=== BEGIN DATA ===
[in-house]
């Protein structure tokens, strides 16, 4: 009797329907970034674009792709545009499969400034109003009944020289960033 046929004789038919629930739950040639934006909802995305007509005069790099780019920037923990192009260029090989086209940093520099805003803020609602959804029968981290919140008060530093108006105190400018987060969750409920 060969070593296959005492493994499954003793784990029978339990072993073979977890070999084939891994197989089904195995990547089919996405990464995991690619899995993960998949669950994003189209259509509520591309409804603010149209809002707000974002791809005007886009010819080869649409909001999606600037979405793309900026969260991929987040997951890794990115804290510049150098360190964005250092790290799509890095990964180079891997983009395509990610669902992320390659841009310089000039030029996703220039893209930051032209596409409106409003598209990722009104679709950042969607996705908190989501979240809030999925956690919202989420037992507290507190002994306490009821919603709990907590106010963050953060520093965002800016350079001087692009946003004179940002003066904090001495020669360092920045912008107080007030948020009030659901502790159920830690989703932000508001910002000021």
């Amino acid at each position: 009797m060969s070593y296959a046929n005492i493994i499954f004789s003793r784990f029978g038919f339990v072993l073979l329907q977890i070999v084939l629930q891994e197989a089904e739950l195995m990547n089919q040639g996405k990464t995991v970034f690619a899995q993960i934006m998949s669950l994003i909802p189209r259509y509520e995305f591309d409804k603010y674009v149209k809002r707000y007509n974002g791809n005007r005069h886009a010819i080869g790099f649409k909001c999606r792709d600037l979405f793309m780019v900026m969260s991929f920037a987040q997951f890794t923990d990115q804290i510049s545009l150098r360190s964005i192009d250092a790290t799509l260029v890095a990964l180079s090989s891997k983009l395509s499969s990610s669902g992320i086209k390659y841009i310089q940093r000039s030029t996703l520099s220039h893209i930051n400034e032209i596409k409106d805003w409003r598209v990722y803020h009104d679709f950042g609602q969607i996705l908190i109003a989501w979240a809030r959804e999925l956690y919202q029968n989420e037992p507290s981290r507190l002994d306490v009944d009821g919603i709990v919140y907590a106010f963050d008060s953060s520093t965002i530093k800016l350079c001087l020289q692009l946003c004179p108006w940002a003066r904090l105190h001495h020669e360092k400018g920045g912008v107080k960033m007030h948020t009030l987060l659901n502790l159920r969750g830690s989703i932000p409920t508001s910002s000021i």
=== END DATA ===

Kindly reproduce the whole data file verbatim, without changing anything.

[in-house]
């Protein structure tokens, strides 16, 4: 009797329907970034674009792709545009499969400034109003009944020289960033 046929004789038919629930739950040639934006909802995305007509005069790099780019920037923990192009260029090989086209940093520099805003803020609602959804029968981290919140008060530093108006105190400018987060969750409920 060969070593296959005492493994499954003793784990029978339990072993073979977890070999084939891994197989089904195995990547089919996405990464995991690619899995993960998949669950994003189209259509509520591309409804603010149209809002707000974002791809005007886009010819080869649409909001999606600037979405793309900026969260991929987040997951890794990115804290510049150098360190964005250092790290799509890095990964180079891997983009395509990610669902992320390659841009310089000039030029996703220039893209930051032209596409409106409003598209990722009104679709950042969607996705908190989501979240809030999925956690919202989420037992507290507190002994306490009821919603709990907590106010963050953060520093965002800016350079001087692009946003004179940002003066904090001495020669360092920045912008107080007030948020009030659901502790159920830690989703932000508001910002000021």
């Amino acid at each position: 009797m060969s070593y296959a046929n005492i493994i499954f004789s003793r784990f029978g038919f339990v072993l073979l329907q977890i070999v084939l629930q891994e197989a089904e739950l195995m990547n089919q040639g996405k990464t995991v970034f690619a899995q993960i934006m998949s669950l994003i909802p189209r259509y509520e995305f591309d409804k603010y674009v149209k809002r707000y007509n974002g791809n005007r005069h886009a010819i080869g790099f649409k909001c999606r792709d600037l979405f793309m780019v900026m969260s991929f920037a987040q997951f890794t923990d990115q804290i510049s545009l150098r360190s964005i192009d250092a790290t799509l260029v890095a990964l180079s090989s891997k983009l395509s499969s990610s669902g992320i086209k390659y841009i310089q940093r000039s030029t996703l520099s220039h893209i930051n400034e032209i596409k409106d805003w409003r598209v990722y803020h009104d679709f950042g609602q969607i996705l908190i109003a989501w979240a809030r959804e999925l956690y919202q029968n989420e037992p507290s981290r507190l002994d306490v009944d009821g919603i709990v919140y907590a106010f963050d008060s953060s520093t965002i530093k800016l350079c001087l020289q692009l946003c004179p108006w940002a003066r904090l105190h001495h020669e360092k400018g920045g912008v107080k960033m007030h948020t009030l987060l659901n502790l159920r969750g830690s989703i932000p409920t508001s910002s000021i």